Mefloquine

(Date: February 2019. Version: 3)

This factsheet has been written for members of the public by the UK Teratology Information Service (UKTIS). UKTIS is a not-for-profit organisation funded by Public Health England on behalf of UK Health Departments. UKTIS has been providing scientific information to health care providers since 1983 on the effects that medicines, recreational drugs and chemicals may have on the developing baby during pregnancy.

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What is it?

Mefloquine is a medicine that is taken either on its own or more commonly in combination with another medicine to:
• prevent malaria infection (for example, before travelling to a part of the world where the chance of being infected with malaria is high) 
• treat a person who has been infected with malaria 

Malaria is a serious illness that is spread by mosquito bites and can result in death. Malaria infection in pregnancy can be dangerous to both mother and baby. Pregnant women are therefore advised to avoid travelling to areas where there is a risk of catching malaria. If you are pregnant or planning a pregnancy and cannot avoid travelling to a high risk malaria area, ask your doctor for advice as soon as possible. You may need to start taking an antimalarial medicine a few weeks before you travel. Your doctor is the best person to help you decide what is right for you and your baby.

Is it safe to take mefloquine in pregnancy?

If you are travelling to certain regions you may be advised to take mefloquine. This is because in some areas other anti-malarial medicines are ineffective. You should not avoid taking mefloquine just because you are pregnant. The risk of harm to you and your baby from malaria is far greater than any potential risk from taking mefloquine.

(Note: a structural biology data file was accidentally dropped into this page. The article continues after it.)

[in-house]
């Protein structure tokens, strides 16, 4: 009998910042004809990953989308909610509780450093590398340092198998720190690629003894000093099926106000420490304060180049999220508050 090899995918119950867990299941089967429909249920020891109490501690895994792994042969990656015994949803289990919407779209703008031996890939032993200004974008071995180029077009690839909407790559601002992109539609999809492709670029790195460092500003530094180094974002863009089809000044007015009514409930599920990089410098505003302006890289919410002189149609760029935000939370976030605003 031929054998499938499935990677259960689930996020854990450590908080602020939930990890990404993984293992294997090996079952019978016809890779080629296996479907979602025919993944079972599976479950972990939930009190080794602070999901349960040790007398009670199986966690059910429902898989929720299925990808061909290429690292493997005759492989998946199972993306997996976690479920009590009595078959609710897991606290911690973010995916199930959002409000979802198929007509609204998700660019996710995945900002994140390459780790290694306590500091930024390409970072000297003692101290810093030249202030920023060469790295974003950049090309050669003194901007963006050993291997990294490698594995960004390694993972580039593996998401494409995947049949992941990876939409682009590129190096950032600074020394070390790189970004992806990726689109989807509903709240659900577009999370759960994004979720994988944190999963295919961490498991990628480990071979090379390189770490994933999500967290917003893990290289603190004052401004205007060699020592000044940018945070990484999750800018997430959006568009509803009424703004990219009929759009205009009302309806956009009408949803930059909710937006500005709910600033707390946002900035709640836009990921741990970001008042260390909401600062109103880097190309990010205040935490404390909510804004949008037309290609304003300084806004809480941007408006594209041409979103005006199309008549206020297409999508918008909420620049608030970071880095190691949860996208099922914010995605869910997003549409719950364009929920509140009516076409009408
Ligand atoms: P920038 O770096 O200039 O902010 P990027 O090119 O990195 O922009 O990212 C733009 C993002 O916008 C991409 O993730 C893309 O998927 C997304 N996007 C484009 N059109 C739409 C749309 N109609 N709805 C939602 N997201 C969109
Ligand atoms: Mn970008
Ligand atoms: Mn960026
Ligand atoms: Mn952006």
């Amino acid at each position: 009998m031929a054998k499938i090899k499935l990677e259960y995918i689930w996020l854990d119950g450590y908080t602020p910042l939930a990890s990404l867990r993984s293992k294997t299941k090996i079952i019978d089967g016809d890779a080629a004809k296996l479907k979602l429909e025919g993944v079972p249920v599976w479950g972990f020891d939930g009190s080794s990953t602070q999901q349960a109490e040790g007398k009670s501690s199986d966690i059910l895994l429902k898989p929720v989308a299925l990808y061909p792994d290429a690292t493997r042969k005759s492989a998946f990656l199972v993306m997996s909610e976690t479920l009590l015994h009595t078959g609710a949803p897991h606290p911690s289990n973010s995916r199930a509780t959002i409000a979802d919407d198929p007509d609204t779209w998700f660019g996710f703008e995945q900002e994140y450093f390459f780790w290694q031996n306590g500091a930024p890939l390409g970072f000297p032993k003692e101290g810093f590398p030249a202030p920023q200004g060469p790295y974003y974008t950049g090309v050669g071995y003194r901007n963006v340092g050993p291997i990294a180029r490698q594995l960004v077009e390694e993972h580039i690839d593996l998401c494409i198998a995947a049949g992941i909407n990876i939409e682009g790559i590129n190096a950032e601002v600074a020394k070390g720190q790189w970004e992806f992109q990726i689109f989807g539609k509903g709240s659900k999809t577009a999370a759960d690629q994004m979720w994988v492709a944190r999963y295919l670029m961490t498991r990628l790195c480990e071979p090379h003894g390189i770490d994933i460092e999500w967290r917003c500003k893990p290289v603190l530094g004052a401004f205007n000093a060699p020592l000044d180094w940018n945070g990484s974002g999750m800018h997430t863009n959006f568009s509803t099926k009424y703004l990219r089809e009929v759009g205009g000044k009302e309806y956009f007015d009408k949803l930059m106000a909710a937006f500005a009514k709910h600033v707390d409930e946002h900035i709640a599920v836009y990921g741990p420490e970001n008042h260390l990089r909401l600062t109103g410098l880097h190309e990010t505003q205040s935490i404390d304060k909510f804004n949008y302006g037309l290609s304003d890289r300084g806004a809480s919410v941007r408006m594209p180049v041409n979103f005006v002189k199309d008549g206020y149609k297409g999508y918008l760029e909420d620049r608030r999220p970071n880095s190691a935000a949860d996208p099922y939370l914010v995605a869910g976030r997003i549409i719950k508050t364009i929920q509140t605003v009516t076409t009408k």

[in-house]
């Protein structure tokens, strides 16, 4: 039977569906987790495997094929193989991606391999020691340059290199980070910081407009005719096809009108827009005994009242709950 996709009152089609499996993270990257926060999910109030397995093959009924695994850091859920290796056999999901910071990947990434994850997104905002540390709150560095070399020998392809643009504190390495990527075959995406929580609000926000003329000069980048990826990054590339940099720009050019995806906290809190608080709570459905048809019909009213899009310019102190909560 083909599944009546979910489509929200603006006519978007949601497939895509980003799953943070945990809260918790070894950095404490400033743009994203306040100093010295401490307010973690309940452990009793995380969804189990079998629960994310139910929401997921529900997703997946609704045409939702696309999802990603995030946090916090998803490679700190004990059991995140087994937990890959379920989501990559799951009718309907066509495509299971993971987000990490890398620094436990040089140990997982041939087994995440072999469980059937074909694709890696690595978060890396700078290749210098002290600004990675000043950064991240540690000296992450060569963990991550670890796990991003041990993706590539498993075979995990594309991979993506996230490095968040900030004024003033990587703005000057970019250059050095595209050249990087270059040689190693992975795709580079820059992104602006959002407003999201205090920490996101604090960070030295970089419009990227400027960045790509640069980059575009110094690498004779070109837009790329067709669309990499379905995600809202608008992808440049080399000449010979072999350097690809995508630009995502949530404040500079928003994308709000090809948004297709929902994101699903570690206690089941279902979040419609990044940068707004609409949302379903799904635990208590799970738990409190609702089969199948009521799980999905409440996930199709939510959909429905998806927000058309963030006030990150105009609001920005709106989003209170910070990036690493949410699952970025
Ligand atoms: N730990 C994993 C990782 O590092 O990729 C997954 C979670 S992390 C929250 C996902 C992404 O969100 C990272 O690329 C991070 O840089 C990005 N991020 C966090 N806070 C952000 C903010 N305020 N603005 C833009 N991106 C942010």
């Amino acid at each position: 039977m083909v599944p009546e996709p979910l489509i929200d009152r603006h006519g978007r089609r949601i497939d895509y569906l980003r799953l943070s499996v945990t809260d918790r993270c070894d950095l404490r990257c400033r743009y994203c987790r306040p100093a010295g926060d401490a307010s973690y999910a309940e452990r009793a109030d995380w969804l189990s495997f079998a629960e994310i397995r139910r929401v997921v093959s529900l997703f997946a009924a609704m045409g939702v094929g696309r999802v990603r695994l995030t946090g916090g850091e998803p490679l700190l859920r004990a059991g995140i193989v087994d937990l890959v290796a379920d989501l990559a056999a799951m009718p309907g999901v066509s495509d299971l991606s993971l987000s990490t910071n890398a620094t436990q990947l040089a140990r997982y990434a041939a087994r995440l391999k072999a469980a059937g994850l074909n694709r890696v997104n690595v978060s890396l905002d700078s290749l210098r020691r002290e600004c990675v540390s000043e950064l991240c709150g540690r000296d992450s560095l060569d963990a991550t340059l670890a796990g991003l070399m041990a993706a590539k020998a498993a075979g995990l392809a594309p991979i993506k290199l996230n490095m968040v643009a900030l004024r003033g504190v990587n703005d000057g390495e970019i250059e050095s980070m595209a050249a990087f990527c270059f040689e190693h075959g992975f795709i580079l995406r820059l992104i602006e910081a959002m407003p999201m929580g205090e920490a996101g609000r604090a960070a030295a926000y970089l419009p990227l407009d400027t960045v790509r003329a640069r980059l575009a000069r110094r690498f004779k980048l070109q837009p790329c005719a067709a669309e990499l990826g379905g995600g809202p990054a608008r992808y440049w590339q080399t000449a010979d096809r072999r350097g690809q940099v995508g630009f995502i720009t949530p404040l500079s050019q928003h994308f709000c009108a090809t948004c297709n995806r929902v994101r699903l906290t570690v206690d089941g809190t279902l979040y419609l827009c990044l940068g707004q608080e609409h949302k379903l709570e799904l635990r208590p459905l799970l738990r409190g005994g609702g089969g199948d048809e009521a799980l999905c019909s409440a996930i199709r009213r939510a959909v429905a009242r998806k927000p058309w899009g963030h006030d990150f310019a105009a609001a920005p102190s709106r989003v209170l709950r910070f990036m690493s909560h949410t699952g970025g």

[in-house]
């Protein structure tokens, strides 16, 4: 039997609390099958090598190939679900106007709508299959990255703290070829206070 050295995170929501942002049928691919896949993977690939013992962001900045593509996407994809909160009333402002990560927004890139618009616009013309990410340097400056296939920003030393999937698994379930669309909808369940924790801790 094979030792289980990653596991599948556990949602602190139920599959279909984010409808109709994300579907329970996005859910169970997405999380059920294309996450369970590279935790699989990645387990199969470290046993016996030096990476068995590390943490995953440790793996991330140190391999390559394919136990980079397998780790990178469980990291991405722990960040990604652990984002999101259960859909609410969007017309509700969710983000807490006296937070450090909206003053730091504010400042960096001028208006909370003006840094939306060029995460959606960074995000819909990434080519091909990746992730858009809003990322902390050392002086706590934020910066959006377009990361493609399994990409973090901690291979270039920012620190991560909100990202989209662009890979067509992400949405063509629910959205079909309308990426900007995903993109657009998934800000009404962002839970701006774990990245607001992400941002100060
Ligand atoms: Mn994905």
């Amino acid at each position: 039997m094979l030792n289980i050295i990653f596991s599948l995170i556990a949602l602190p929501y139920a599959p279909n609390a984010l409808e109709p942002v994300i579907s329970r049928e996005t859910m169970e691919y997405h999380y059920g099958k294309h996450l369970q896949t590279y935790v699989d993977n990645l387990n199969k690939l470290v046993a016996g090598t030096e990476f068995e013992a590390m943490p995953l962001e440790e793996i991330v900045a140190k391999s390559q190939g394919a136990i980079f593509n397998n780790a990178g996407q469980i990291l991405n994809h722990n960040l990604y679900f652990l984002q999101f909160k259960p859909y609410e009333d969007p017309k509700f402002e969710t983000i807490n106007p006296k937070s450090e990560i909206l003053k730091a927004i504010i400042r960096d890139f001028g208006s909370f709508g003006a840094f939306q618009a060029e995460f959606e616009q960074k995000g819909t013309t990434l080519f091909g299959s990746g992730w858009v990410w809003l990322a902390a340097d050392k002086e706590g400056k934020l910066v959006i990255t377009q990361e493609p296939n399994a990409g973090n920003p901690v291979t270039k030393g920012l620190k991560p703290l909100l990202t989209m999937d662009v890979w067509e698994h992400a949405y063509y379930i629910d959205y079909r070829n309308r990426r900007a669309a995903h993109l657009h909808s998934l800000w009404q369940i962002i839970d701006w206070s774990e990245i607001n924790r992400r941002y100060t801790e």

No antimalarial medicine is 100% effective and it is very important that you also reduce the chance of being bitten by using insect repellents, mosquito nets, and covering as much skin as possible with clothing, particularly between dawn and dusk. Please read our bumps leaflet on insect repellents for more information on which products are advised for use in pregnancy.

Can taking mefloquine in pregnancy cause miscarriage?

There is currently no evidence that mefloquine use in pregnancy causes miscarriage.

Eleven studies investigated the chance of miscarriage with mefloquine use. In nine of these studies no link with miscarriage was seen. One study looked at front-line soldiers who took mefloquine, however the miscarriage rate may be higher in this population due to factors other than medicine use. The other study showed a slight increase in miscarriage following use of mefloquine compared to other antimalarial drugs, but women taking mefloquine still had a similar chance of miscarriage as women in the background population.

Overall, the studies on the chance of miscarriage in women taking mefloquine during pregnancy are reassuring, but more information on pregnant women taking mefloquine is needed.

Can taking mefloquine in pregnancy cause my baby to be born with birth defects?

A baby’s body and most internal organs are formed during the first 12 weeks of pregnancy. It is during this time that some medicines are known to cause birth defects.

No studies suggest that women who take mefloquine in early pregnancy have a higher chance of having a baby with a birth defect.

Can taking mefloquine in pregnancy cause preterm birth?

Mefloquine use in pregnancy has not been shown to cause a baby to be born early in any of three studies. Malaria infection has been linked to preterm birth.

Can taking mefloquine in pregnancy cause my baby to be small at birth (low birth weight)?

No increased chance of low birth weight was seen in four out of the five studies of babies born to pregnant women taking mefloquine. Although one study did suggest a possible link with low birth weight, this study included pregnant women with malaria which is itself known to cause low birth weight in the baby.

Can taking mefloquine in pregnancy cause stillbirth?

No increased chance of stillbirth was seen in four out of the five studies of pregnant women taking mefloquine. Although one study did suggest a possible link, this study included women with malaria which is itself known to increase the chance of stillbirth.

Can taking mefloquine in pregnancy cause learning or behavioural problems in the child?